The steps of designing an implant component and associated methods of manufacturing such objects using additive material technologies such as SLS and SLM/DMLS, as described herein, can include both configuring one or more features, measurements, and/or dimensions of the implant (e.g., derived from patient-specific data from a particular patient and adapted for the particular patient), manufacturing and finishing the implant. In certain embodiments, manufacturing can include making the implant component from starting materials, for example, metals and/or polymers or other materials in solid (e.g., powders or blocks) or liquid form. In addition or alternatively, in certain embodiments, manufacturing can include altering (e.g., machining) an existing implant component, for example, a standard blank implant component or an existing implant component (e.g., selected from a library), as well as post-manufacture machining and/or processing of an implant after manufacture by SLM/DMLS techniques. The manufacturing techniques to making or altering an implant component can include any techniques known in the art today and in the future. Such techniques include, but are not limited to additive as well as subtractive methods, i.e., methods that add material, for example to a standard blank, and methods that remove material, for example from a standard blank, as well as combinations thereof (i.e., using both additive and subtractive techniques on a single object). The design of an implant component can include manufacturing, for example, using CAM software and additive, subtractive and/or casting manufacturing techniques as described herein.

In various embodiments, the design of an implant component or other manufactured object may be altered or modified to accommodate advantages and/or limitations of a specific manufacturing process, such as SLM/DMLS, which may result in differing designs for a single anatomical situation (i.e., for a single patient anatomy) based on differing manufacturing methods. The various design changes, which can (but not necessarily must) have varying degrees of impact on the ultimate performance and/or reliability of the implant, can be incorporated to accommodate a wide variety of considerations, including tolerancing and dimensioning limitations of specific manufacturing methodologies and/or equipment, design limitations and/or object feature (i.e., surface and/or subsurface feature) orientation and/or shape requirements, ease of object removal from manufacturing equipment and/or fixtures, ease of removing support surfaces or other ancillary artifacts from the manufacturing processes, improvements in manufacturing performance and/or manufacturability of multiple implants and/or implant components in a single machine “run” or batch, minimizing object and/or feature deformation and/or “warpage” during and subsequent to the manufacturing process, improving the repeatability and reliability of implant manufacturing processes and methods, and/or simplifying and/or improving the implant design to facilitate substrate removal, finishing and polishing of the object.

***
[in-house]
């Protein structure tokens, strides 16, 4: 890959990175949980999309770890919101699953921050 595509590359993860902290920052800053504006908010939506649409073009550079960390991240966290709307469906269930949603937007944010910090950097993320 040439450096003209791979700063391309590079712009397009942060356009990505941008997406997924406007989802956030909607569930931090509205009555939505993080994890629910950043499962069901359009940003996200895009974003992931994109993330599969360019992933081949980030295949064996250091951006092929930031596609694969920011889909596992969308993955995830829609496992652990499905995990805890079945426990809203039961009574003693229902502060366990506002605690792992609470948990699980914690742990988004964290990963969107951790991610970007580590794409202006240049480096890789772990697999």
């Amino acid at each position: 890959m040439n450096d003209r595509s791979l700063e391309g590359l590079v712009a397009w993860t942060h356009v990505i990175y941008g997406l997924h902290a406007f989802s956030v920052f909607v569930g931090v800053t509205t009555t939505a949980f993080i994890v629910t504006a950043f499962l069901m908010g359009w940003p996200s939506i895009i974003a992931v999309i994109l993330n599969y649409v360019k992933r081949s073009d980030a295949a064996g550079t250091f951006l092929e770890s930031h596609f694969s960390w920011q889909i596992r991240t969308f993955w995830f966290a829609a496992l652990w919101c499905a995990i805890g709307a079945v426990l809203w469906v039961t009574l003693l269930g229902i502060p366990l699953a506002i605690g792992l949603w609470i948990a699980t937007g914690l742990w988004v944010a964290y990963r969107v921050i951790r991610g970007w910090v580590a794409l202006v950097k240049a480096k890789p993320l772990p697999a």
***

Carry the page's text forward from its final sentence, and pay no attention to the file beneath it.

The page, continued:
While the manufacture of a part via SLM/DMLS often takes far less time than traditional manufacturing, it is by no means an instantaneous process. In a typical SLM/DMLS manufacturing process, the “build time” to create an object can be broken down into “primary processing” time and “auxiliary processing” time. The primary processing time (or “laser scanning time”) represents the amount of time the SLM/DMLS equipment takes to create the defined object through fusing fine metallic powders together by directed laser energy. Because the build object is created in successive layers, which are often between 20 to 100 micrometers thick, a significant number of layer passes are typically required to create an object the size of a typical implant. In one exemplary SLM/DMLS setup, the defined layer thickness might be 20 micrometers, the scan spacing (“hatch distance”) could be 125 micrometers, and the laser could have a laser spot size of 200 micrometers. With such settings, it can require a significant number of passes to create a single melt layer (for a 5 cm×5 cm size object layer), and over 2,500 (twenty-five hundred) successive melt layers to create a 5 cm tall object. For example, if each layer required only 2 seconds of active laser time to melt the relevant material, the exemplary embodiment would still require over 1.3 hours of active laser scanning time to create an object. Accordingly, the amount of “primary processing” or laser scanning time required to manufacture an object can be considerable.